This is so true of the church. Sometimes there are people that are "skinny" spiritually. Maybe it's their lack of hot topic sins in their childhood, or the way their family presents itself on a Sunday morning. Either way, these people are not necessarily healthier than the ones who are wearing their sins on their sleeves. Perfection is impossible this side of heaven. By working on my spiritual health, I can bless everyone around me with the Holy Spirit that is flowing unhindered through me.
Lie #6: I can train my children to eat differently than I am eating.
Really?! I know how silly it sounds when someone says, "Do as I say and not as I do." Every time I choose unhealthy over healthy I'm giving them a pattern to follow. I want them to live healthy lives. I don't want them to be held back from any opportunity because of their health. I have restricted the parameters of my living because of my physical state. I want freedom for them, and yet they're living under the tyranny of my selfishness.
This also applies to my spiritual health. How can I ask them to spend time regularly reading their Bible if I'm not? Why do I desire it for them and fail to desire it for myself?
Lie # 7: The choices I make with my body only impact me.
This one hit me the hardest a couple of Sundays ago at church. The pastor was talking about the keys to living in community, and I thought of the fact that my family is also a small community in which God purposefully placed me. If I make poor decisions with my health, my whole family is impacted. My dad struggled with his diabetes for the rest of his life, and he ended up dying at the young age of 58. Maybe my decisions are not as extreme as death, but what about my grouchy sugar crashes? What about my sleepless nights because I overate, have heartburn, or consumed excessive caffeine?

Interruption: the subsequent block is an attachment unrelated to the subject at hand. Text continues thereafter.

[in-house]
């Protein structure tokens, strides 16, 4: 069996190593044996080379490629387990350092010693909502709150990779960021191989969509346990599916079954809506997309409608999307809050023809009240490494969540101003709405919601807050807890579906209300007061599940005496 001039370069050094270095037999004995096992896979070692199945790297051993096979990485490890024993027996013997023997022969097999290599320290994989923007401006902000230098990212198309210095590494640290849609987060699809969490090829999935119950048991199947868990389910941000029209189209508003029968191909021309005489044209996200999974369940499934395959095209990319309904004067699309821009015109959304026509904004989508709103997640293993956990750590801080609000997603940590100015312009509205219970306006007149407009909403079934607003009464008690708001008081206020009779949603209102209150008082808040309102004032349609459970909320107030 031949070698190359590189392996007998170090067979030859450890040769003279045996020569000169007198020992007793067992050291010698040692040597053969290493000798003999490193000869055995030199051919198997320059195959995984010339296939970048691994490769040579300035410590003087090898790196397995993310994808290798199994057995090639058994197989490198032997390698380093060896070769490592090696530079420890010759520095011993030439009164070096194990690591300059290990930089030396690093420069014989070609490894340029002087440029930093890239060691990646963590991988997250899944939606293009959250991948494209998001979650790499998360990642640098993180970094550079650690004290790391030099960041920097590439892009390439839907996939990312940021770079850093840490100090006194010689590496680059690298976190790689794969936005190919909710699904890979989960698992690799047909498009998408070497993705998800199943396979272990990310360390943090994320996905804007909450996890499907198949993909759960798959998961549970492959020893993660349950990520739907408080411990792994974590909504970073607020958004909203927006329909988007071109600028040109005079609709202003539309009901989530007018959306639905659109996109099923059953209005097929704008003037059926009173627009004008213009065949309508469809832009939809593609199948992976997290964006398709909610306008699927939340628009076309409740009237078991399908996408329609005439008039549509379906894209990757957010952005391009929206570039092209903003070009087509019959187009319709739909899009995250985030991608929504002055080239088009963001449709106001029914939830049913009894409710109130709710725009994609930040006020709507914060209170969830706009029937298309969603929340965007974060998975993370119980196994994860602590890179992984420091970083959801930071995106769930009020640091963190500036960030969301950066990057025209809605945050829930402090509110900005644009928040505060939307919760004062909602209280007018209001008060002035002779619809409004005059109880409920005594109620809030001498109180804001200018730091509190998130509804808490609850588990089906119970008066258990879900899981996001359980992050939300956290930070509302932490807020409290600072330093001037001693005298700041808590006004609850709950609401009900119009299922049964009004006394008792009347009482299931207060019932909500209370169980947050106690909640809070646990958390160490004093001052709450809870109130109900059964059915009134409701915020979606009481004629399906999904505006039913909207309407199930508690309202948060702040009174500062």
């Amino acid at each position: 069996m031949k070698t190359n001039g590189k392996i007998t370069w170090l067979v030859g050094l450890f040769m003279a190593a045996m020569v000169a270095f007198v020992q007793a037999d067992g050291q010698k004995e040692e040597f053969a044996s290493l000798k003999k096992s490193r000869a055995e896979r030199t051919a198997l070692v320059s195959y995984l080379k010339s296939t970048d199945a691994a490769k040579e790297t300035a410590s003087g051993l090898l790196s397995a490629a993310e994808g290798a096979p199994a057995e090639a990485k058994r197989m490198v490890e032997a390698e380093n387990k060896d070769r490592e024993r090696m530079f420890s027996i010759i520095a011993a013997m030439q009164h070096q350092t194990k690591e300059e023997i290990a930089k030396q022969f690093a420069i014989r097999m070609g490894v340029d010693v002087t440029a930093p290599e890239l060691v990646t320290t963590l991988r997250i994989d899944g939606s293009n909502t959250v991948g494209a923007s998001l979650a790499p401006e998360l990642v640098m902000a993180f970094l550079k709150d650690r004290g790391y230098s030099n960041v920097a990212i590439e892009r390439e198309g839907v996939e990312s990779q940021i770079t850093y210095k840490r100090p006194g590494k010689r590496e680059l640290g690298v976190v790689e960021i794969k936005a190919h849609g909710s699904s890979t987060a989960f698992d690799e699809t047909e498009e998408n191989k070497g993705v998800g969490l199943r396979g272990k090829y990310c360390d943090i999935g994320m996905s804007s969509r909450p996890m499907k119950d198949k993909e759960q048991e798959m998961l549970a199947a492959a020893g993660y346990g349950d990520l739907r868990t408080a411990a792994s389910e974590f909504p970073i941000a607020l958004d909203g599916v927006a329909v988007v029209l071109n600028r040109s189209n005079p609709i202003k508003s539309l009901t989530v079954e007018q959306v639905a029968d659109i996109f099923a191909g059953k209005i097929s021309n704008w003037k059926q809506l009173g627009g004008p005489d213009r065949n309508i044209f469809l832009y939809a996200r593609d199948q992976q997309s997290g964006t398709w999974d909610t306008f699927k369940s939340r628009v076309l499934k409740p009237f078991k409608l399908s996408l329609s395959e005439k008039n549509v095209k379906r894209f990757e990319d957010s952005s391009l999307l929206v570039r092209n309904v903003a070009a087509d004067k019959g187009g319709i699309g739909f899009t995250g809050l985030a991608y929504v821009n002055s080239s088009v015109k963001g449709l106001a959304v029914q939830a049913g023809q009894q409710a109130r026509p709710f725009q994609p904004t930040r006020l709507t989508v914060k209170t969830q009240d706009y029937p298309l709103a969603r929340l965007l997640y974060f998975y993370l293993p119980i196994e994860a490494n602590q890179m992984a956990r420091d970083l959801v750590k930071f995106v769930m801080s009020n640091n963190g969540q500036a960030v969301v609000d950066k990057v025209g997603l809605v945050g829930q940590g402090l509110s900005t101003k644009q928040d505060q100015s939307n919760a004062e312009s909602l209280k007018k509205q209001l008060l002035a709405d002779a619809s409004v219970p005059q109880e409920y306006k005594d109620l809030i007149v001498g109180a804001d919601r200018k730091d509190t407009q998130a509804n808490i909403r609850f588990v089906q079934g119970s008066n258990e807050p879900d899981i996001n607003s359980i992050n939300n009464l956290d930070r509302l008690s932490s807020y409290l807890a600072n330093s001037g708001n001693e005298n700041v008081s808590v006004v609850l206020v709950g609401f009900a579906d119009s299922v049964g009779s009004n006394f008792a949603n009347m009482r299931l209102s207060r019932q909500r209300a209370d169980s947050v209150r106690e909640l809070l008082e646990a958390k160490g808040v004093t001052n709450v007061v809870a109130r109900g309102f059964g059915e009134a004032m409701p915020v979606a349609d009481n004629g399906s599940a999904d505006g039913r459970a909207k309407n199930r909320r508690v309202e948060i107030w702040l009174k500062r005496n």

The same applies to my extended spiritual family. God has placed us all in community to be blessings to one another. The choices I make do not happen in isolation. There are others involved, and I must love them with the choices I make regarding my health.
I'm still on my journey...I have a lot of pounds to knock off in order to reach the "healthy" mark according to doctors. Regardless of the number, I believe that if I have a right mind focused on God's truth, then He will manage the results. Living in lies is a lazy way to live. Truth requires hard mental work refuting false ideas.
Let us keep looking to Jesus. Our faith comes from Him and He is the One Who makes it perfect. He did not give up when He had to suffer shame and die on a cross. He knew of the joy that would be His later. Now He is sitting at the right side of God.
Hebrews 12:2 (NLV)
Betsy Strauss is an unexpected homeschooler, mother of three, who is in a relationship with a sweet man for life. She loves reading books, drinking coffee, and learning anything with her kids.